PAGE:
By Staff writer
Ratings agency says Saudi Arabia will be most impacted with growth falling from 4% to 1.9%
Oil price weakness is slowing economic growth in the Gulf region and this is taking its toll on bank liquidity and earnings, according to Fitch Ratings.
The ratings agency said the 2016 outlook for GCC banks is negative as around 70 percent of the GCC's GDP is driven, direct or indirectly, by oil.
Fitch said it forecasts slower economic growth for most GCC member countries in 2016. Kuwait is an exception where growth of 3.5 percent will be supported by strong public spending.
The agency said it expects a notable economic slowdown in Saudi Arabia, where it forecasts GDP growth falling to 1.9 percent in 2016 from 4 percent this year, Qatar (3.7 percent from 4.3 percent) and Oman (2.7 percent from 3.4 percent). A modest downturn is forecast for Bahrain and Abu Dhabi.
Fitch said 16 percent of ratings assigned to GCC banks are on negative outlook, with the bulk of these concentrated in Saudi Arabia.
"GCC bank ratings are largely driven by sovereign support because enactment of resolution legislation is a long way off and, in our opinion, these countries still have strong ability and propensity to support their banking systems," Fitch said in a statement.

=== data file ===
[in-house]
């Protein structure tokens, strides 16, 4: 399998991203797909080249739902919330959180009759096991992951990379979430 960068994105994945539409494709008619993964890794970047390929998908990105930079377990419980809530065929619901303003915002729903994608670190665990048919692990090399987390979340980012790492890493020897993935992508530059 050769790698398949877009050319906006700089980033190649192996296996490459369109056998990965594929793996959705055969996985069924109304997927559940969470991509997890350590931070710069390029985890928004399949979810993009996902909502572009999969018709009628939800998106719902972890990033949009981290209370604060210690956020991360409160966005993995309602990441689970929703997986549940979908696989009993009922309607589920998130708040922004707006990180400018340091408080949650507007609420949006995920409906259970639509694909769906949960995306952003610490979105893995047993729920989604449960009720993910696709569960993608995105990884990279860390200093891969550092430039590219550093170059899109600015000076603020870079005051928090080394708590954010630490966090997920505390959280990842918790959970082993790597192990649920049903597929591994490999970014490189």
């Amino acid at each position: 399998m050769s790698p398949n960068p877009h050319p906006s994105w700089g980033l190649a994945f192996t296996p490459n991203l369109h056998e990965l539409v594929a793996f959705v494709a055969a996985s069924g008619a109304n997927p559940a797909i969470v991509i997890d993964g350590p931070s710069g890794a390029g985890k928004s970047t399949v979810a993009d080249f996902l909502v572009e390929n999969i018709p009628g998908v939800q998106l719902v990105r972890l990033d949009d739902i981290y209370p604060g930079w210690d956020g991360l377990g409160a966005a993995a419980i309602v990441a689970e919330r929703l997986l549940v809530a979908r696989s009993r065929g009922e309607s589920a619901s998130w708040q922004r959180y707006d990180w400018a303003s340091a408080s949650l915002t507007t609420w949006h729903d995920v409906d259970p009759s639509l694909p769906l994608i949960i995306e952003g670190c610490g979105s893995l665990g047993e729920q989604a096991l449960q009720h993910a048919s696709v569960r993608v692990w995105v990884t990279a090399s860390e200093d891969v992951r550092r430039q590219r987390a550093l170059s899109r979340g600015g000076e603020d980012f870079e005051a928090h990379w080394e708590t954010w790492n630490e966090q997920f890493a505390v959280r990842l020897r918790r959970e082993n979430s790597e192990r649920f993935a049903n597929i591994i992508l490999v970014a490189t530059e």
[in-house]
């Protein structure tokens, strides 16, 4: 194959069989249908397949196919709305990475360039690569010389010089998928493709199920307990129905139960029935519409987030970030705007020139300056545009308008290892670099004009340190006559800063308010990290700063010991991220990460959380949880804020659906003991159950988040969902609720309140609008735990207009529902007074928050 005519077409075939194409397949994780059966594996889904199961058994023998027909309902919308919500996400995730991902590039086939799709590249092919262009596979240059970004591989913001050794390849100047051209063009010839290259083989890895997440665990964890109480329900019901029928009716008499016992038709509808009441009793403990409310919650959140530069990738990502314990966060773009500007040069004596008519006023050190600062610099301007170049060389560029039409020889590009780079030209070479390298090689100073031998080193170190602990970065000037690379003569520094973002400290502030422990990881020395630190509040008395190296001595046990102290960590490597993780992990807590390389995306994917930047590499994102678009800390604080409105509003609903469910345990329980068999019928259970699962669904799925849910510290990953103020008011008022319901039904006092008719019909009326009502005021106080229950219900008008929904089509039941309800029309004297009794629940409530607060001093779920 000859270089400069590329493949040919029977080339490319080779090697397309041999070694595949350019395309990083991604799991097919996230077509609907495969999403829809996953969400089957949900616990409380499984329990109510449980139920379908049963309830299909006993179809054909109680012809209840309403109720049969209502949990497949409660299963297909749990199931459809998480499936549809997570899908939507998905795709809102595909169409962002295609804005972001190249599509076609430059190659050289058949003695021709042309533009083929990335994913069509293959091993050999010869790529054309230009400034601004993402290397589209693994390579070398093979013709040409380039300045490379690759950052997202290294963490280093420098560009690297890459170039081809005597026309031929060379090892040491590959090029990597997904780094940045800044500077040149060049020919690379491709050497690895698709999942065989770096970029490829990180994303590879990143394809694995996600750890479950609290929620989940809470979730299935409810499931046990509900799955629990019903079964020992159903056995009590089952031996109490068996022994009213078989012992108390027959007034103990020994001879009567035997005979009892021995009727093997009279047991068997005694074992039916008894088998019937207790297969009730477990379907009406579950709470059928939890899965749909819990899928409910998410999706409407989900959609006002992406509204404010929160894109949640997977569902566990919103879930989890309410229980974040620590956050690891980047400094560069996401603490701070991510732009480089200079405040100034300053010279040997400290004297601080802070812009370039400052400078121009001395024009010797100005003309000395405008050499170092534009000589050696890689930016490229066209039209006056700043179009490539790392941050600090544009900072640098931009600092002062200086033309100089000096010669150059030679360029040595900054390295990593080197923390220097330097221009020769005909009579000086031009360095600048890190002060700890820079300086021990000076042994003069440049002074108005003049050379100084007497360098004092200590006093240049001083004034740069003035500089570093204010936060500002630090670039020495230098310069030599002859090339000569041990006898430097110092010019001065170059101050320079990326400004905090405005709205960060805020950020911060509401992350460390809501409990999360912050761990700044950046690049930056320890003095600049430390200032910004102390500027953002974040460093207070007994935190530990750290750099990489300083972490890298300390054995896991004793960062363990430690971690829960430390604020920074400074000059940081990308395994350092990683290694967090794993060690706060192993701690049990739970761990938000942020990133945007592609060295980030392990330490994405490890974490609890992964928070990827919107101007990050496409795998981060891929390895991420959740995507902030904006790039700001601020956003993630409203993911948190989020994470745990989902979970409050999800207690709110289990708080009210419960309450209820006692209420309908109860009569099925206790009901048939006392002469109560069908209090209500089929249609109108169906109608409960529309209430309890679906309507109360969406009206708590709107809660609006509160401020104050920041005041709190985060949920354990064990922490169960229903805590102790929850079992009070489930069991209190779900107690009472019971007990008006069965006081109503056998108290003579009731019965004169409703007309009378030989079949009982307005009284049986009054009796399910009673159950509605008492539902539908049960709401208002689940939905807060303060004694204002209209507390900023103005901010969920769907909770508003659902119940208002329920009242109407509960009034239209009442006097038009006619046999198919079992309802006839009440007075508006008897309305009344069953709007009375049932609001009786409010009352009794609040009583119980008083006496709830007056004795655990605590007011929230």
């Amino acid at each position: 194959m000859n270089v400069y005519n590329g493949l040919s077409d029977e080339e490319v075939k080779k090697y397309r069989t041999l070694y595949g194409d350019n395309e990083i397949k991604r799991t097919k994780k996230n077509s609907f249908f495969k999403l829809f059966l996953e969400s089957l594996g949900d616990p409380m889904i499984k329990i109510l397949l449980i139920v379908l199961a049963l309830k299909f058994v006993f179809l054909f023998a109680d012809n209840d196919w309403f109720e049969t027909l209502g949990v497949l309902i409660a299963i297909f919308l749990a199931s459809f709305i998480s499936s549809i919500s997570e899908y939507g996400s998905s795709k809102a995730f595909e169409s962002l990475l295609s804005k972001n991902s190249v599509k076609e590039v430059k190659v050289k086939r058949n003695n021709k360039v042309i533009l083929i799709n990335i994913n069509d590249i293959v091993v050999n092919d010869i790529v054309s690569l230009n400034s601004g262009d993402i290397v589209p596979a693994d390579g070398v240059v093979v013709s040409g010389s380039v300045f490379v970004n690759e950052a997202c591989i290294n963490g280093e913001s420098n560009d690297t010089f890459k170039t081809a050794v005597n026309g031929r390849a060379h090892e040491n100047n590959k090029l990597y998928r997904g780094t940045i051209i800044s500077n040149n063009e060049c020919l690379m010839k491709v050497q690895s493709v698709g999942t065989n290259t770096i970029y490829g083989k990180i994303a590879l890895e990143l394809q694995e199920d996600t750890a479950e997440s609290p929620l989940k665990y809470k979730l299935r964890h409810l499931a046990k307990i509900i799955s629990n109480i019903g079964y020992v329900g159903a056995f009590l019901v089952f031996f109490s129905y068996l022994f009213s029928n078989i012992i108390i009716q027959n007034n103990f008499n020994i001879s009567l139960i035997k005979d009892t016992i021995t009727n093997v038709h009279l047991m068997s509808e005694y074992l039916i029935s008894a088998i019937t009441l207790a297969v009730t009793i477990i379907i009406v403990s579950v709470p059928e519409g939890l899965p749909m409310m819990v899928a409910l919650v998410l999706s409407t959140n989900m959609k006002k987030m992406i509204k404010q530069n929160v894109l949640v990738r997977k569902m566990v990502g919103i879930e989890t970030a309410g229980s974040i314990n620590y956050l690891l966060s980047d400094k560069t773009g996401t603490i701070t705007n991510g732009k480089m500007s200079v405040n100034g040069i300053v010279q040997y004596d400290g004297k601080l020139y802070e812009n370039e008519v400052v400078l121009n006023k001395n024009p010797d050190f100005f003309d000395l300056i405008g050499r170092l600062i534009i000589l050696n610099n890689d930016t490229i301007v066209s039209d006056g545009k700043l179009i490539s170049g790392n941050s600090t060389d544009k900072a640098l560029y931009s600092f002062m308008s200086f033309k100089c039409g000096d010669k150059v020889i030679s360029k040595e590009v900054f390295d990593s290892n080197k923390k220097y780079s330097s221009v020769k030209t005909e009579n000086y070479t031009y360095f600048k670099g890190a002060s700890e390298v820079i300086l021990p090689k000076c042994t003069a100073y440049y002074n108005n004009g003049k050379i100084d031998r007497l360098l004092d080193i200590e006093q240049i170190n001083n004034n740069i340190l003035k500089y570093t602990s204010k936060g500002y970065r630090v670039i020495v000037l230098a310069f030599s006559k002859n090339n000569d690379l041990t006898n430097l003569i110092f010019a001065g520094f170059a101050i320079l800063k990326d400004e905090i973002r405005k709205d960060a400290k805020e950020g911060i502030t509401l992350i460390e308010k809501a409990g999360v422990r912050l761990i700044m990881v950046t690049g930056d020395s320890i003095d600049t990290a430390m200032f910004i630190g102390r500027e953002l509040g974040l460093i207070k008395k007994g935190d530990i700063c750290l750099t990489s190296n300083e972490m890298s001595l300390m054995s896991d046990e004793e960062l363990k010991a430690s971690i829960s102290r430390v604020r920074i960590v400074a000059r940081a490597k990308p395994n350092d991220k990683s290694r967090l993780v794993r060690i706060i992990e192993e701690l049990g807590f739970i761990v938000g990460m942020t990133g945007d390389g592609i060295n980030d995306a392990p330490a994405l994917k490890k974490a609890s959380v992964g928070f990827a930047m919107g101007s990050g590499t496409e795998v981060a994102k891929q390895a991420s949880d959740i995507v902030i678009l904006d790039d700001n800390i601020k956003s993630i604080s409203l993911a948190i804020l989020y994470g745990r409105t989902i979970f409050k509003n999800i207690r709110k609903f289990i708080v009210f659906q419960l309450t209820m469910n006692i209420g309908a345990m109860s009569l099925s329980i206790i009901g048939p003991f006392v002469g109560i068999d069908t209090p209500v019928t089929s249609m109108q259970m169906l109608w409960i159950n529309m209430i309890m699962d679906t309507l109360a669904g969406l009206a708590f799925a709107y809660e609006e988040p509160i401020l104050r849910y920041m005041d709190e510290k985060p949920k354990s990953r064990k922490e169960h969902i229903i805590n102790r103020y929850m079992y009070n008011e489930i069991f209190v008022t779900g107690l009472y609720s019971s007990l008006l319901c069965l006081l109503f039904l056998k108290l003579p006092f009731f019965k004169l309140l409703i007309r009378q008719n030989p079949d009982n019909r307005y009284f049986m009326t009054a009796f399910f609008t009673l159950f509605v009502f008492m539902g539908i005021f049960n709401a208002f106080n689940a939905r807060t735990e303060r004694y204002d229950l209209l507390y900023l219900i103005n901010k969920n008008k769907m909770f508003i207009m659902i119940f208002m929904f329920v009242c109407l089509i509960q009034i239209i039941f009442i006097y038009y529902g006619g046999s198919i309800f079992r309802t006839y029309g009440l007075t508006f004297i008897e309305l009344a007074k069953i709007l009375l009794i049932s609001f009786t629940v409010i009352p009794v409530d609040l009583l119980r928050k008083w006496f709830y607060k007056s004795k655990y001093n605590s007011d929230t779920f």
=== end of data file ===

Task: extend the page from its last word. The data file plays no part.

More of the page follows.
It said performance indicators are likely to come under pressure across the region, impacted by lower credit demand and rising funding costs, adding that banks are and will remain profitable.
Fitch added that regional loan growth is still strong, averaging 13 percent in the first half of 2015, with the exception of Kuwait where credit expansion hovered between 5-7 percent in recent years.
Asset quality indicators hold up well in most countrieswith impaired loans averaging 3 percent of total loans at end-June.
Loan quality varies across countries - Saudi Arabia's banks report impaired loan ratios of 1 percent, well below 4 percent for banks in Bahrain and UAE, but reserve coverage is ample in the region.
"We expect capital levels to remain sound for rated GCC banks. The biggest threat to loss absorption capacity is, in our view, single-name exposure risk, but we are not aware of any new significant problem loans at our rated banks," Fitch said.